Applied Mathematics: DRY up your code

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Recently, I had a few discussions about the usage of mathematics in programming. Unfortunately, a lot of computer science students believe that the mathematics they learned for their degree is not applicable to their every day work as software developers. Let me give you a glimpse into “applied” mathematics in every day programming with this post.

Maths first

For this post, we will look at the mathematical concept of a Monoid. The wikipedia page is already right on topic, as its first paragraph contains words such as “abstract algebra”, “algebraic structure” or “semigroup theory”. If you think those expressions justify that you don’t need to know or care about a monoid, then just read on – here and/or on wikipedia. Wikipedia already follows up on the importance of monoids in mathematics with “commonly used in computer science […] and in practical programming”.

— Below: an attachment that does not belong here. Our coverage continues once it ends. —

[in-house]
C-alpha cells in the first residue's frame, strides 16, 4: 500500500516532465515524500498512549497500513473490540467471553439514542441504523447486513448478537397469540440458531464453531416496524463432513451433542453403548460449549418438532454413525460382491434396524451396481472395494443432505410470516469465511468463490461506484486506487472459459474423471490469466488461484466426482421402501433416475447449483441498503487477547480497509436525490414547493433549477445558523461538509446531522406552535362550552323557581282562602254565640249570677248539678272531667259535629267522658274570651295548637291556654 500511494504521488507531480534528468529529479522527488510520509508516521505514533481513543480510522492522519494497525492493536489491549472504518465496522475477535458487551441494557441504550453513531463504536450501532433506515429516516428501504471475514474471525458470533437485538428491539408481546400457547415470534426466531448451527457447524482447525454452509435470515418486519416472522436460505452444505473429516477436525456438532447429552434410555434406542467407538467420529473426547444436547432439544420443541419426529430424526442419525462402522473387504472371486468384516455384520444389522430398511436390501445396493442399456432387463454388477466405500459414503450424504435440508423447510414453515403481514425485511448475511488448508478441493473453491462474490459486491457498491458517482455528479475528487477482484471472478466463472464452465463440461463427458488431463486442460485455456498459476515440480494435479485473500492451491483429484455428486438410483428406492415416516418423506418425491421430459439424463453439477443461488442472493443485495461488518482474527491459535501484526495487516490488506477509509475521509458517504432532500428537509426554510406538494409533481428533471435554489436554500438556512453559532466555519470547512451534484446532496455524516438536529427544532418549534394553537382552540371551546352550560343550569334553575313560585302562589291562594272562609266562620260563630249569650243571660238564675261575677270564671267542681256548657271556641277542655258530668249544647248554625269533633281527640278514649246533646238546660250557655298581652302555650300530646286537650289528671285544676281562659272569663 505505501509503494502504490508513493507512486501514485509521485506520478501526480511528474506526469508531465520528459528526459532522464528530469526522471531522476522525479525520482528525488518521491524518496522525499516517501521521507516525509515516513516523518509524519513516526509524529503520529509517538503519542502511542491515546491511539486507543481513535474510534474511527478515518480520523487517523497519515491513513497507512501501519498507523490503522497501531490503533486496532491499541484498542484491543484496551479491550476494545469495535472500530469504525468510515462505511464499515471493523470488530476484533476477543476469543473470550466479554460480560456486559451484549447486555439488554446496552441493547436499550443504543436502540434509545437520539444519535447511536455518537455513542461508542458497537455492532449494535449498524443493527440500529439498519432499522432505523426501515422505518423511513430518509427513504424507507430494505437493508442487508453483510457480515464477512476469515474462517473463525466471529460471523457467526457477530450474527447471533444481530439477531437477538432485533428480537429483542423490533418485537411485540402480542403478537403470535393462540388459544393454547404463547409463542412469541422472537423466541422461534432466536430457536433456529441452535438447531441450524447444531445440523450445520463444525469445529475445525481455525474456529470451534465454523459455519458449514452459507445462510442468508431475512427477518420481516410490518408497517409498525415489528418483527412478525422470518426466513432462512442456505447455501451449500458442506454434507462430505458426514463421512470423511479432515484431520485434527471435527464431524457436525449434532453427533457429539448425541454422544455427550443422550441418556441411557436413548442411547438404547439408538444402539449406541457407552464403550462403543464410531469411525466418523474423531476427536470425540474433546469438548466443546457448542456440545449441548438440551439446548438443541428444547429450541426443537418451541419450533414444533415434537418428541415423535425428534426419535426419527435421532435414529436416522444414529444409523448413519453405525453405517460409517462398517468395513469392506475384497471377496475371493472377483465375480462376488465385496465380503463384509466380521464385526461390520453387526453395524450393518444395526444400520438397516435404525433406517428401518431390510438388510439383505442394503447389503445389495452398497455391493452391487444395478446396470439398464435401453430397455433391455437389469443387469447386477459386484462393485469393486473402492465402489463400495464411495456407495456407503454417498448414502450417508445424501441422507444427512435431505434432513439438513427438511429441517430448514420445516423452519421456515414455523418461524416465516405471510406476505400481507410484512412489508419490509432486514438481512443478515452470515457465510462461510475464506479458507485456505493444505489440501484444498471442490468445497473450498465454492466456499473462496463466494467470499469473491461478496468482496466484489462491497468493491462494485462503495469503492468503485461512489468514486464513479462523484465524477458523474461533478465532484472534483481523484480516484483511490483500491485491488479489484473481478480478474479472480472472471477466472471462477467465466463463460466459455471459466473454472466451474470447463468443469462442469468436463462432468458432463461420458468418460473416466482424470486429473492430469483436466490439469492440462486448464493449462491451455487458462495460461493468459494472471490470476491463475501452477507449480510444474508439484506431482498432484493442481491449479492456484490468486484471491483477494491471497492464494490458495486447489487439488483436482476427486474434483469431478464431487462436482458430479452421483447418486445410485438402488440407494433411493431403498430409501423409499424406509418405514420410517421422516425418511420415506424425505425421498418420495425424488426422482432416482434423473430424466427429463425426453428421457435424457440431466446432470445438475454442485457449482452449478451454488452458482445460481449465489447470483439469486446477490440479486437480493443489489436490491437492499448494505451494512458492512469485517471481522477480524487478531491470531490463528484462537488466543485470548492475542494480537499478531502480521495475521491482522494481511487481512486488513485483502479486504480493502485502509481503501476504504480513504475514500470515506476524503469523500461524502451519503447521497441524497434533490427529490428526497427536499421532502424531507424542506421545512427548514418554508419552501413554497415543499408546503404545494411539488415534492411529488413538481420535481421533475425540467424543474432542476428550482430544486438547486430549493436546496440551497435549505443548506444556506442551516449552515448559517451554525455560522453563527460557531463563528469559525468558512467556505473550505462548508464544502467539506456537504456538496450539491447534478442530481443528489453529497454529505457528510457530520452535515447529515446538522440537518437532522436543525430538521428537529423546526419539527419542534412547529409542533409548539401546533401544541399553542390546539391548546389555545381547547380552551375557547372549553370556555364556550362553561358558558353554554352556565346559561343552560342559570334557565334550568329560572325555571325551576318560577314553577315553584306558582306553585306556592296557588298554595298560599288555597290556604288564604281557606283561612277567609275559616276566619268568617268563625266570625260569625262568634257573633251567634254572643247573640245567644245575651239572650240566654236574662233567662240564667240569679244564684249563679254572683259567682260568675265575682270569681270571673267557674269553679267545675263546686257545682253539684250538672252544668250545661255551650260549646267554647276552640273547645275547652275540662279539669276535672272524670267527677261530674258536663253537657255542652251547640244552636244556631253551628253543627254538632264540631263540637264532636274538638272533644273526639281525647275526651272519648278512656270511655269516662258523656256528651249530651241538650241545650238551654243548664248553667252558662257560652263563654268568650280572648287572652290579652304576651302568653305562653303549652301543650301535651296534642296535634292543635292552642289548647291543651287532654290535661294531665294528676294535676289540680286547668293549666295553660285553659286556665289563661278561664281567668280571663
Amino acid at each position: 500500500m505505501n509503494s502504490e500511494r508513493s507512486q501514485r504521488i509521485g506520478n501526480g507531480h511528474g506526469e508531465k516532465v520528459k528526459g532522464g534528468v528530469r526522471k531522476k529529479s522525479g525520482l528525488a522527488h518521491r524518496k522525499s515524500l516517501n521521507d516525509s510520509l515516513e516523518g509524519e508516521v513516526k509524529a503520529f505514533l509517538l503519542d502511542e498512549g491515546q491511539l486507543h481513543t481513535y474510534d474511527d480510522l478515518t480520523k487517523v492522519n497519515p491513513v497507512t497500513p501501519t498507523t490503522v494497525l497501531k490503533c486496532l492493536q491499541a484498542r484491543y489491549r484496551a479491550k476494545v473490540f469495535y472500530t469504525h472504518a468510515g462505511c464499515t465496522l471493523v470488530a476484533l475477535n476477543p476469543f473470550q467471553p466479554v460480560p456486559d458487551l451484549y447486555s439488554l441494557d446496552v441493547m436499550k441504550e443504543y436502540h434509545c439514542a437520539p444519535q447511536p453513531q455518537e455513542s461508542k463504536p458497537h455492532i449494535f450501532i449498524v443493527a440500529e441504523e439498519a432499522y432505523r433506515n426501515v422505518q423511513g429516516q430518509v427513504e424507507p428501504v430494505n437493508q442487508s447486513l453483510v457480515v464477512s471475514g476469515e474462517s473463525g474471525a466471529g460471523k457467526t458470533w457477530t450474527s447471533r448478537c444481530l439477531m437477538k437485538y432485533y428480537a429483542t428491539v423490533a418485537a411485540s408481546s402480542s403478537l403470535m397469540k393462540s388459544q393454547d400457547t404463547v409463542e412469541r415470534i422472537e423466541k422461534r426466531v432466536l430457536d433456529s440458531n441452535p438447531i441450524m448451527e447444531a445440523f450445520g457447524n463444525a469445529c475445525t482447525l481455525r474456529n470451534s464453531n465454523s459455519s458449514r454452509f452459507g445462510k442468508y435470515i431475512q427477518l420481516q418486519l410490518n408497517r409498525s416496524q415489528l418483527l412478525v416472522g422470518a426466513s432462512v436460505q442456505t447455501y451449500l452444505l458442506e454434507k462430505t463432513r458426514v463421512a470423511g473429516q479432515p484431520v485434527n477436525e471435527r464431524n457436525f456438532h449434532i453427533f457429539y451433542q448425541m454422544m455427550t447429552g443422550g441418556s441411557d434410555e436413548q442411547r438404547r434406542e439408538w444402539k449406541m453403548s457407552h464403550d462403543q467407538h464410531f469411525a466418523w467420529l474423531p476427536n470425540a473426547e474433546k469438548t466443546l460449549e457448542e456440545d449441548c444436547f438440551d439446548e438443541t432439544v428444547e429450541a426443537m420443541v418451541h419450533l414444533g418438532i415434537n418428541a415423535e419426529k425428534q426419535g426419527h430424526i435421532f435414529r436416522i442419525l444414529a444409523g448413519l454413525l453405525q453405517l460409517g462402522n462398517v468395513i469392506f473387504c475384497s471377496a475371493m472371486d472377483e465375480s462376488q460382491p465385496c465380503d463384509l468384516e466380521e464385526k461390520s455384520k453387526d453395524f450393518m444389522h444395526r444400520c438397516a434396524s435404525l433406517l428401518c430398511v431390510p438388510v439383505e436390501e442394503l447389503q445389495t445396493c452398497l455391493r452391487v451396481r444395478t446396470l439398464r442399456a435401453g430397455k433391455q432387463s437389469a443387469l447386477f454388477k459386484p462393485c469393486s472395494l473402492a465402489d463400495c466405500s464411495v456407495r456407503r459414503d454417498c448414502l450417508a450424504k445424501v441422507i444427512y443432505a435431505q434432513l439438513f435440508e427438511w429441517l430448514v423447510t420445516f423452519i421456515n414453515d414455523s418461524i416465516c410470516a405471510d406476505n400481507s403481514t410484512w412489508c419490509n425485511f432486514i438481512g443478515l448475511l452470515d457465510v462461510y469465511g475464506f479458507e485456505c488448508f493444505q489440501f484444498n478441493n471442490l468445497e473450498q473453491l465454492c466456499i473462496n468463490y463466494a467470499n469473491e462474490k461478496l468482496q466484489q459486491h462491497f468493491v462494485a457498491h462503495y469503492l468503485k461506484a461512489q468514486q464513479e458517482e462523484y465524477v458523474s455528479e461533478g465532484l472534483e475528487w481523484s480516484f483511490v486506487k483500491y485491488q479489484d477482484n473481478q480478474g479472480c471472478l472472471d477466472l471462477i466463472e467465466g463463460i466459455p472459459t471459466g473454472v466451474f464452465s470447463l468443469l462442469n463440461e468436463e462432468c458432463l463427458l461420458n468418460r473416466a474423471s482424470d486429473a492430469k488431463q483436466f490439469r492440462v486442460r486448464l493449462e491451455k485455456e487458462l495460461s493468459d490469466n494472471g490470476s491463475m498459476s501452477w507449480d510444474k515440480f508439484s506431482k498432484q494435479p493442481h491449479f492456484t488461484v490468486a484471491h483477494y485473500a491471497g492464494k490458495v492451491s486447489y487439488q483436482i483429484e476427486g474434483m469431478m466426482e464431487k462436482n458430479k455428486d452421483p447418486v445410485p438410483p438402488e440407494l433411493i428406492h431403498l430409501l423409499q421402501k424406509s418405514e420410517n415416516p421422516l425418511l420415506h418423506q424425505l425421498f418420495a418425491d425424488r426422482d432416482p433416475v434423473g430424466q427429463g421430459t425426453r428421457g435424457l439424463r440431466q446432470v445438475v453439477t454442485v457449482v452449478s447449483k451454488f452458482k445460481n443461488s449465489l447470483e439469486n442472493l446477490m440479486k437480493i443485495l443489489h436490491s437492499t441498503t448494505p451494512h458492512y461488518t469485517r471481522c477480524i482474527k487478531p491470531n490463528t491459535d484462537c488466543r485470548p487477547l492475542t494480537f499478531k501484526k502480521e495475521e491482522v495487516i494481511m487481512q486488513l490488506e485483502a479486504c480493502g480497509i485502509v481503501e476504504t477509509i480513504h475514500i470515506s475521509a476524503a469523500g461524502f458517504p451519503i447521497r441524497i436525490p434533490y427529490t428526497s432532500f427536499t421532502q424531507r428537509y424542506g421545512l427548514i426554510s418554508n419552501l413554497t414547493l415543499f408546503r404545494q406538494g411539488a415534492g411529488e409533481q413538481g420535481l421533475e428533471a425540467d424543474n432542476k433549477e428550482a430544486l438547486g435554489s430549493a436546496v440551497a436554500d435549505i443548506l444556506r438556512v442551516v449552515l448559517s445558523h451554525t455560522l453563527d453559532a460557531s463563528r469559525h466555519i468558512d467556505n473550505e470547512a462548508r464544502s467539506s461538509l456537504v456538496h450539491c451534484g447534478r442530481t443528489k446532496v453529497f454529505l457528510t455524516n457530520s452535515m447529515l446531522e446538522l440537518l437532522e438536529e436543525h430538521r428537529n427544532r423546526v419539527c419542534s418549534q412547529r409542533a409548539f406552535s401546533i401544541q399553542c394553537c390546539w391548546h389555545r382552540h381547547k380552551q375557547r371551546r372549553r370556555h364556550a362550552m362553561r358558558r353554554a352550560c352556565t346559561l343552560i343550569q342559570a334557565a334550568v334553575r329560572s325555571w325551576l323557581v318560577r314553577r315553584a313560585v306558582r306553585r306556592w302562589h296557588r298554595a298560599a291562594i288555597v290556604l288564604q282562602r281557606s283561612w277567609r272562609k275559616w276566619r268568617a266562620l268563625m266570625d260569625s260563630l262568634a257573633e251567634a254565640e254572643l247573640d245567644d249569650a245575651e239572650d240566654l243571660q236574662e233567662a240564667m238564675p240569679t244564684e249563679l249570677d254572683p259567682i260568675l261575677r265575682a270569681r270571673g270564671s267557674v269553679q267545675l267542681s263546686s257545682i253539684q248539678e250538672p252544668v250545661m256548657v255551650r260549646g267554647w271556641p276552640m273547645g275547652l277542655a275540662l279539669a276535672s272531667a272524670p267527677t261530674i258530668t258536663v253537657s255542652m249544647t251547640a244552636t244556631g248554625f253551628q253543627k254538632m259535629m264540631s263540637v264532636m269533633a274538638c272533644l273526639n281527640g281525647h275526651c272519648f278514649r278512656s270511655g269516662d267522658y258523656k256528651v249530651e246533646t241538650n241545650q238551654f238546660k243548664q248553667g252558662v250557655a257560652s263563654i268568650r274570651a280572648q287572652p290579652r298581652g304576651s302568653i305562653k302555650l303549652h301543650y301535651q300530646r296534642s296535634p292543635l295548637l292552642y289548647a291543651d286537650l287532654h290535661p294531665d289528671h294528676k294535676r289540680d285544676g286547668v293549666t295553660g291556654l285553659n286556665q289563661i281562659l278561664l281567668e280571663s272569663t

So let’s quickly recap what a monoid is: A monoid consists of a set S and a binary operation op: S × SS such that two properties/laws hold:

  1. Identity: There exists an element e of S such that for any s of S it holds that op(e, s) = op(s, e) = s
  2. Associativity: For all a,b,c of S it holds that op(a, op(b, c)) = op(op(a, b), c)

So far, this sounds really mathy. For your own sake, if you consider yourself a programmer and have trouble with identity elements and associativity, do yourself and others a favor and learn some basic maths. It’ll help you immensely in the long run.

Turning it into code